RICHER AND POORER
The failure of neo-liberalism
By Phillip Blond
Neither the Right nor the Left seem capable of creating a society in which all benefit from increased prosperity and economic security.
Right-wing claims that free markets will enrich all sections of society are palpably false, while the traditional European welfare state appears to penalize innovation and wealth-creation, thereby locking the poor and unskilled into institutionalized poverty and unemployment.
Thus in the new age of globalization, both ideologies create the same phenomenon: an underclass caught between welfare and low wages, a heavily indebted middle class increasingly subject to job and pension insecurity and a new class of the super rich who escape all rules of taxation and community.
It was in
Today, its reach extends as far as communist
But the benefits of free market liberalization depend on who you are, where you are and how much money or assets you had to begin with.
In terms of economic development, free market fundamentalism has been a disaster. The free market solutions applied to
Similarly, the growth rates of Latin America and Africa, which had been higher than other developing nations, dropped by over 60 percent after they embraced IMF-sponsored neo-liberalism in the 1980s, and have now ground to a halt.
On an individual level, a similar story pertains. Real wage increases in the top 13 countries of the Organization for Economic Cooperation and Development (OECD) have been below the rate of inflation since about 1970.
Thus wage earners - rather than asset owners - have faced a persistent 30-year downward pressure on their standard of living. It comes as no surprise to learn that the golden age for the wage worker, expressed as a percentage share of GDP, was between 1945 and 1973, and not under economic liberalization.
Nobody questions that trade increases prosperity, and that the liberalization of credit and financial services allow hitherto excluded groups to supplement their wages by buying shares or houses and thus participating in the asset economy.
But the real story of neo-liberal success is not the extension of assets to all, but the huge and disproportionate share of wealth attained by the very rich. In the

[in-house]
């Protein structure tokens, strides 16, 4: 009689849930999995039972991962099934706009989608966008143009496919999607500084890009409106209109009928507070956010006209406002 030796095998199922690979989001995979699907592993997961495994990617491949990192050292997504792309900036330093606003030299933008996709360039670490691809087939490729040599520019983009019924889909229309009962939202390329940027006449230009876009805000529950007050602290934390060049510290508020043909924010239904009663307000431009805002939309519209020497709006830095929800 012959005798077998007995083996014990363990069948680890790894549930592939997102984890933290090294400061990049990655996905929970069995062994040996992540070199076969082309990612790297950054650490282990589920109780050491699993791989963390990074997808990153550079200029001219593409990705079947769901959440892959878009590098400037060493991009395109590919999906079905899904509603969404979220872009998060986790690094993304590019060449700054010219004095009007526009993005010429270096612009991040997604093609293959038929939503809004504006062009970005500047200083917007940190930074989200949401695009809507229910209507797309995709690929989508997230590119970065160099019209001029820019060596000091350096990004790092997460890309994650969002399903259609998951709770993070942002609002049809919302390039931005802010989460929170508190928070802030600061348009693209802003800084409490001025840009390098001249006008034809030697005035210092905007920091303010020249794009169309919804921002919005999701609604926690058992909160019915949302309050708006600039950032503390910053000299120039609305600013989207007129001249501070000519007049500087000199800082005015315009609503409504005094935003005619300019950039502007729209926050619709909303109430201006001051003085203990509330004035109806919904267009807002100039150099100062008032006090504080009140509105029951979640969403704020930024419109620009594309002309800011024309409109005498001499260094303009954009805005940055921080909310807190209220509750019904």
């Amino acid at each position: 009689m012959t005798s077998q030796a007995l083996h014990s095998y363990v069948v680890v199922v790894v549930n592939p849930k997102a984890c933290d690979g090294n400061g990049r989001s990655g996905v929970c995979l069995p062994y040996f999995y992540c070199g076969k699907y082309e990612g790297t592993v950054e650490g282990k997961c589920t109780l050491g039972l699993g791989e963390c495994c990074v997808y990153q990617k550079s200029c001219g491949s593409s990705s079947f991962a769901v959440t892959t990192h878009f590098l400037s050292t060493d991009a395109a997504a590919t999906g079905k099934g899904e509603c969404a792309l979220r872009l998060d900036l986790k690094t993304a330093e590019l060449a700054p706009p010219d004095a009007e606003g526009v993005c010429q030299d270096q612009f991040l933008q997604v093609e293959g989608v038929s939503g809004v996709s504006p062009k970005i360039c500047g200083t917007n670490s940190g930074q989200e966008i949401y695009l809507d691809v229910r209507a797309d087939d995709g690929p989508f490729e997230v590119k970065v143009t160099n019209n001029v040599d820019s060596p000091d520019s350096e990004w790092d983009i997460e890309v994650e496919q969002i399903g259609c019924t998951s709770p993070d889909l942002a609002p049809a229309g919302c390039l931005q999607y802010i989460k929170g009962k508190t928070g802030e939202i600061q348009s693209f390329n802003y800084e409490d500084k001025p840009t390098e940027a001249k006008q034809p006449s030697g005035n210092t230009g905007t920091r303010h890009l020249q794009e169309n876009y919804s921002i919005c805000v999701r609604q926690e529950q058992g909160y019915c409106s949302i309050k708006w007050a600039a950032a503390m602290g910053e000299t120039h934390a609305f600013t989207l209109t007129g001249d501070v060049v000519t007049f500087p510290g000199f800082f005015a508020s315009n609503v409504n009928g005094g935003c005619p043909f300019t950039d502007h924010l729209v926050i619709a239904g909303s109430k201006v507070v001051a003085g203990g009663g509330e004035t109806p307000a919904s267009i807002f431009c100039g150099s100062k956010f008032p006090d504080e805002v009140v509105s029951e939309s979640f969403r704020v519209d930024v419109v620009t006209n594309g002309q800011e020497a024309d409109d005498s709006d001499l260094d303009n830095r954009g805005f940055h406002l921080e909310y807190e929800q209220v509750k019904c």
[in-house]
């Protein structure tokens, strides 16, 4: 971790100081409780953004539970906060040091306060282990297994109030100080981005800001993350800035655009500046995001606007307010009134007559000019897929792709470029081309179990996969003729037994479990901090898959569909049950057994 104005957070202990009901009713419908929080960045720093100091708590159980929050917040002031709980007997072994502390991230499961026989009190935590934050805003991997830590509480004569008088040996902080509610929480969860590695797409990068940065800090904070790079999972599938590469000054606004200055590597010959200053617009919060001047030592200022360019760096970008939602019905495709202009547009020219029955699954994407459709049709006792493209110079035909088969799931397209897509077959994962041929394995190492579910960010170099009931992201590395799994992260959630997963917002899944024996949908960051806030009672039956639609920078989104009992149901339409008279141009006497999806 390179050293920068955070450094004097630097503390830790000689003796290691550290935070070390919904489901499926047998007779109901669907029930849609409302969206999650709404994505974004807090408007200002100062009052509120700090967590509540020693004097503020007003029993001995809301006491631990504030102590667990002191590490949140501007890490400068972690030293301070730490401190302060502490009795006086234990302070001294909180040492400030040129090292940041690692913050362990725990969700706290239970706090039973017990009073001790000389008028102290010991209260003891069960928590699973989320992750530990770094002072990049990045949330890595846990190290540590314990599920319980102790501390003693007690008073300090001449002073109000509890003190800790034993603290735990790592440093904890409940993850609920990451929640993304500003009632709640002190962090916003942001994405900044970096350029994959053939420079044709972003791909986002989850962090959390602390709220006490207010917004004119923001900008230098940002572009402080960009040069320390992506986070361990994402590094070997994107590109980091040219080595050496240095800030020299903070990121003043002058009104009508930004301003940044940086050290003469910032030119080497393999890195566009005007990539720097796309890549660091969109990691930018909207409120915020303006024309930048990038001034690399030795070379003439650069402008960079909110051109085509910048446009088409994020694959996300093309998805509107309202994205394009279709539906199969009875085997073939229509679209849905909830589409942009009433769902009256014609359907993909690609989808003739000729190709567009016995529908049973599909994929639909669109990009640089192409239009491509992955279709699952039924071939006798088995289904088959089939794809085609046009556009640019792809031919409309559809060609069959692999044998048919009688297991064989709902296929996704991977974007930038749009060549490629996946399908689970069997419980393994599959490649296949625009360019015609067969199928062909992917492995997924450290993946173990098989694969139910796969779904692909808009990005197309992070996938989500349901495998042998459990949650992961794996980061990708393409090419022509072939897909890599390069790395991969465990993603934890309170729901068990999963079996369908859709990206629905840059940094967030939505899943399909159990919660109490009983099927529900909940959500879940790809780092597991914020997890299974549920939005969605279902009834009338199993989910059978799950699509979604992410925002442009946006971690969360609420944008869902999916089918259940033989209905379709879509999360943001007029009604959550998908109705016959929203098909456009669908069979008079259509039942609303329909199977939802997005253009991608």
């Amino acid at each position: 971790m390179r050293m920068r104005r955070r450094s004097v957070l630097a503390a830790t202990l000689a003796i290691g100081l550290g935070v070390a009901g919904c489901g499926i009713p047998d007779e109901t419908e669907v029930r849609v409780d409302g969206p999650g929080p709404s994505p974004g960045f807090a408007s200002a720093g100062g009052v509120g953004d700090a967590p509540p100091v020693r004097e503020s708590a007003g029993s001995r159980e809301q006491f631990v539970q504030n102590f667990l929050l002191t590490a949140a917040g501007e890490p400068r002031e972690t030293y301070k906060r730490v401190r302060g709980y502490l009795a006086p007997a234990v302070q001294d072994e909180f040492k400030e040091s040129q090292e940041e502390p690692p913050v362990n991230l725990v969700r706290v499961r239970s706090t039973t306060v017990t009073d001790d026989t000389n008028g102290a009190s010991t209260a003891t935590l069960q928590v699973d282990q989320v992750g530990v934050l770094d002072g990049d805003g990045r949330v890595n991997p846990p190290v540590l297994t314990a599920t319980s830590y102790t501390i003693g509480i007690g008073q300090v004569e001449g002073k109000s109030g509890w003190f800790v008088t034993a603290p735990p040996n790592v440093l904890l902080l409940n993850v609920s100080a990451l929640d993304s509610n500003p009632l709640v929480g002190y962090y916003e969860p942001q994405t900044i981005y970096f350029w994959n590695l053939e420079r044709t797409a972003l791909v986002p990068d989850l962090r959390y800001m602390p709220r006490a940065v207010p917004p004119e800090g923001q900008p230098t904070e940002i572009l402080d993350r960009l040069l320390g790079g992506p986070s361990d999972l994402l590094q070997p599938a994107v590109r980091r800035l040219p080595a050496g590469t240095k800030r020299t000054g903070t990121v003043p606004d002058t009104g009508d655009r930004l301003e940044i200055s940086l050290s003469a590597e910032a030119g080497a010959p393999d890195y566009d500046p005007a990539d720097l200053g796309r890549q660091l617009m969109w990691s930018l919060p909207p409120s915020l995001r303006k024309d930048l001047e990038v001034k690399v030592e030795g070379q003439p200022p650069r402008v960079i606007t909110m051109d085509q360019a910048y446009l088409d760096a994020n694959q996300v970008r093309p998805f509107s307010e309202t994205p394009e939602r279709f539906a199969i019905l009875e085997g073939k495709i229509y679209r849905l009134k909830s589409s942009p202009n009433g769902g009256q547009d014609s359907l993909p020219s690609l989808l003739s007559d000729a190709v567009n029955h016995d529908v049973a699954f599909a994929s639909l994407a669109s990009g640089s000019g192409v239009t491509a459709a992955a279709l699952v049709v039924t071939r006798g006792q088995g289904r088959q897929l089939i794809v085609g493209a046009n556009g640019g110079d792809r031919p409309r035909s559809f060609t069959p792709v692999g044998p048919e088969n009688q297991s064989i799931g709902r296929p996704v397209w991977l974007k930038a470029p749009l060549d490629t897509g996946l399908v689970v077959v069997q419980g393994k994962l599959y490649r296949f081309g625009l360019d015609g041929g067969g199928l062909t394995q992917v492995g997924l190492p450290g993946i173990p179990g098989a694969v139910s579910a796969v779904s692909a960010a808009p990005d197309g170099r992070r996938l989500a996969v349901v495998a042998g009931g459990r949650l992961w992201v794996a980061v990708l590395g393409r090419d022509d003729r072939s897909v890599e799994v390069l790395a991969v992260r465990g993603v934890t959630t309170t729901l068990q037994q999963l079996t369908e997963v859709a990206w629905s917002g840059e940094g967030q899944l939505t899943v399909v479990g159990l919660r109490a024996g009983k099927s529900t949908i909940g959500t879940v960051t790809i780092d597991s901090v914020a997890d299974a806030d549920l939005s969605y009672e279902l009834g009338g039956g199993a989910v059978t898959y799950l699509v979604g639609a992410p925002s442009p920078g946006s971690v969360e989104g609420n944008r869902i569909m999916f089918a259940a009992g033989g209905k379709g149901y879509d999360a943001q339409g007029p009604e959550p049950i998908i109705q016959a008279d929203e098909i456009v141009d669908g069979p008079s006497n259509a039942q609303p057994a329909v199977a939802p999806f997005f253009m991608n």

The traditional Left panicked in the face of neo-liberal hegemony and spoke in the 1980s of redistribution, higher taxes and restrictions on capital transfers. But, outside of
A new path for the Left was offered by the country that first experienced the new Right: the
Under the guidance of Tony Blair and Gordon Brown, the new progressives promised that the benefits of rising prosperity would be applied to the public sector and the poor. Social exclusion would be tackled by opening up education and extending opportunity to all. The rest of the world was once more transfixed by the social experiment taking place in
Sadly, after 10 years the conclusion has to be no.
The least able children from the richest 20 percent of the population now overtake the most able children from the bottom 20 percent by the age of seven. Nearly half of the richest group go on to get university degrees while only 10 percent of the poorest manage to graduate. Clearly, the New Left has entrenched class division even more firmly than the neo-liberal Right.
This in a nutshell is the problem: Both Left and Right seem incapable of challenging monopoly capitalism. Neither welfarism nor statism can transform the lives of the poor, and neither, it seems, can neo-liberalism. Only a shared economy can correct the natural tendency of the free market to favor monopolies.
But we can only share if all own. Thus there is a radical and as yet unexplored possibility - that of a general and widely distributed ownership and use of assets, credit and capital. This would dissolve the conflict between capital and labor since it would be a market without monopoly and a state where waged labor - since it was the owner of capital - did not need state welfare.
** Phillip Blond is a senior lecturer in philosophy and theology at the
Copyright © 2008 the International Herald Tribune http://www.iht.
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